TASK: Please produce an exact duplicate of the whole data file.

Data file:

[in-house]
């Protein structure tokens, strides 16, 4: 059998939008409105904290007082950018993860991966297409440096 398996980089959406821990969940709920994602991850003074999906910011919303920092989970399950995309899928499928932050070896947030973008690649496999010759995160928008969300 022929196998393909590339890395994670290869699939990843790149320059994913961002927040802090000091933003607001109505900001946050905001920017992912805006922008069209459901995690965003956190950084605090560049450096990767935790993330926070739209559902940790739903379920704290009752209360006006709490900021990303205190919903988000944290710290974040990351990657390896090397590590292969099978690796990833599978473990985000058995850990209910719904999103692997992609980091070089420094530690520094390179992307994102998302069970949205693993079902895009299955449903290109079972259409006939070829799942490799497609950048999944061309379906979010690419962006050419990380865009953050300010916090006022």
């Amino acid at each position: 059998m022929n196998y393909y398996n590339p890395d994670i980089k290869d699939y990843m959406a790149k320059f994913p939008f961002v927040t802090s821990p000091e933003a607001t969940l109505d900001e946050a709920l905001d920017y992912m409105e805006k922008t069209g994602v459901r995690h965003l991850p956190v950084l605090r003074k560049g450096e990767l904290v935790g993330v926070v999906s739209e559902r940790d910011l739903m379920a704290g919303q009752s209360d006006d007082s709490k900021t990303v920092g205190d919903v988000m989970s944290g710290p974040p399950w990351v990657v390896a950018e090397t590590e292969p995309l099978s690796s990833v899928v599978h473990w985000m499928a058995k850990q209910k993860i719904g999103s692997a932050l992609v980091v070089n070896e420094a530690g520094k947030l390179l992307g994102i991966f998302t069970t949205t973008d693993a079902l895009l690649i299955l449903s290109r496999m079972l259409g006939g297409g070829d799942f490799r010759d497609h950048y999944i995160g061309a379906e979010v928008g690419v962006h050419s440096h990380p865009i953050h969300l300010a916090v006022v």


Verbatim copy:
[in-house]
């Protein structure tokens, strides 16, 4: 059998939008409105904290007082950018993860991966297409440096 398996980089959406821990969940709920994602991850003074999906910011919303920092989970399950995309899928499928932050070896947030973008690649496999010759995160928008969300 022929196998393909590339890395994670290869699939990843790149320059994913961002927040802090000091933003607001109505900001946050905001920017992912805006922008069209459901995690965003956190950084605090560049450096990767935790993330926070739209559902940790739903379920704290009752209360006006709490900021990303205190919903988000944290710290974040990351990657390896090397590590292969099978690796990833599978473990985000058995850990209910719904999103692997992609980091070089420094530690520094390179992307994102998302069970949205693993079902895009299955449903290109079972259409006939070829799942490799497609950048999944061309379906979010690419962006050419990380865009953050300010916090006022």
């Amino acid at each position: 059998m022929n196998y393909y398996n590339p890395d994670i980089k290869d699939y990843m959406a790149k320059f994913p939008f961002v927040t802090s821990p000091e933003a607001t969940l109505d900001e946050a709920l905001d920017y992912m409105e805006k922008t069209g994602v459901r995690h965003l991850p956190v950084l605090r003074k560049g450096e990767l904290v935790g993330v926070v999906s739209e559902r940790d910011l739903m379920a704290g919303q009752s209360d006006d007082s709490k900021t990303v920092g205190d919903v988000m989970s944290g710290p974040p399950w990351v990657v390896a950018e090397t590590e292969p995309l099978s690796s990833v899928v599978h473990w985000m499928a058995k850990q209910k993860i719904g999103s692997a932050l992609v980091v070089n070896e420094a530690g520094k947030l390179l992307g994102i991966f998302t069970t949205t973008d693993a079902l895009l690649i299955l449903s290109r496999m079972l259409g006939g297409g070829d799942f490799r010759d497609h950048y999944i995160g061309a379906e979010v928008g690419v962006h050419s440096h990380p865009i953050h969300l300010a916090v006022v």